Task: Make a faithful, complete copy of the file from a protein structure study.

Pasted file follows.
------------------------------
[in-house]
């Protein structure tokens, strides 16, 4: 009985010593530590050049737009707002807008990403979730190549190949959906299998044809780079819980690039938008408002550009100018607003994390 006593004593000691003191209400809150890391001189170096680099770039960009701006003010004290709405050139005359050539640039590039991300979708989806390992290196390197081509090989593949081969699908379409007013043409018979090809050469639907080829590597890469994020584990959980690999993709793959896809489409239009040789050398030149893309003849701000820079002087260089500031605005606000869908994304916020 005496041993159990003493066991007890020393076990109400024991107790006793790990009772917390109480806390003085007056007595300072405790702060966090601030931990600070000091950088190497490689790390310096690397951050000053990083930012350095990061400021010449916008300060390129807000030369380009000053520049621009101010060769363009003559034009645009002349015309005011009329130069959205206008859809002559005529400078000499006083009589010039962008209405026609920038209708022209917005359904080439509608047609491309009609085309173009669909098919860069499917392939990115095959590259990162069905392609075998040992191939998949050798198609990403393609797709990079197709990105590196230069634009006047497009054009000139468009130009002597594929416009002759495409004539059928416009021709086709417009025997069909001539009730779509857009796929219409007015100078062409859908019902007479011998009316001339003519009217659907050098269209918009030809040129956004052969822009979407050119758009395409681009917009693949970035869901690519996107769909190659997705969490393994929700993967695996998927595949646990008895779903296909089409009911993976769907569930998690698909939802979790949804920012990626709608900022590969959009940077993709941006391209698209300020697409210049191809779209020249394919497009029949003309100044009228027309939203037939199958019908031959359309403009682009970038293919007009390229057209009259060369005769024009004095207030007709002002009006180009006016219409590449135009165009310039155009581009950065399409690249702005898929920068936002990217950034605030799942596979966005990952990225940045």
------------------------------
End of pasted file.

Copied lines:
[in-house]
């Protein structure tokens, strides 16, 4: 009985010593530590050049737009707002807008990403979730190549190949959906299998044809780079819980690039938008408002550009100018607003994390 006593004593000691003191209400809150890391001189170096680099770039960009701006003010004290709405050139005359050539640039590039991300979708989806390992290196390197081509090989593949081969699908379409007013043409018979090809050469639907080829590597890469994020584990959980690999993709793959896809489409239009040789050398030149893309003849701000820079002087260089500031605005606000869908994304916020 005496041993159990003493066991007890020393076990109400024991107790006793790990009772917390109480806390003085007056007595300072405790702060966090601030931990600070000091950088190497490689790390310096690397951050000053990083930012350095990061400021010449916008300060390129807000030369380009000053520049621009101010060769363009003559034009645009002349015309005011009329130069959205206008859809002559005529400078000499006083009589010039962008209405026609920038209708022209917005359904080439509608047609491309009609085309173009669909098919860069499917392939990115095959590259990162069905392609075998040992191939998949050798198609990403393609797709990079197709990105590196230069634009006047497009054009000139468009130009002597594929416009002759495409004539059928416009021709086709417009025997069909001539009730779509857009796929219409007015100078062409859908019902007479011998009316001339003519009217659907050098269209918009030809040129956004052969822009979407050119758009395409681009917009693949970035869901690519996107769909190659997705969490393994929700993967695996998927595949646990008895779903296909089409009911993976769907569930998690698909939802979790949804920012990626709608900022590969959009940077993709941006391209698209300020697409210049191809779209020249394919497009029949003309100044009228027309939203037939199958019908031959359309403009682009970038293919007009390229057209009259060369005769024009004095207030007709002002009006180009006016219409590449135009165009310039155009581009950065399409690249702005898929920068936002990217950034605030799942596979966005990952990225940045």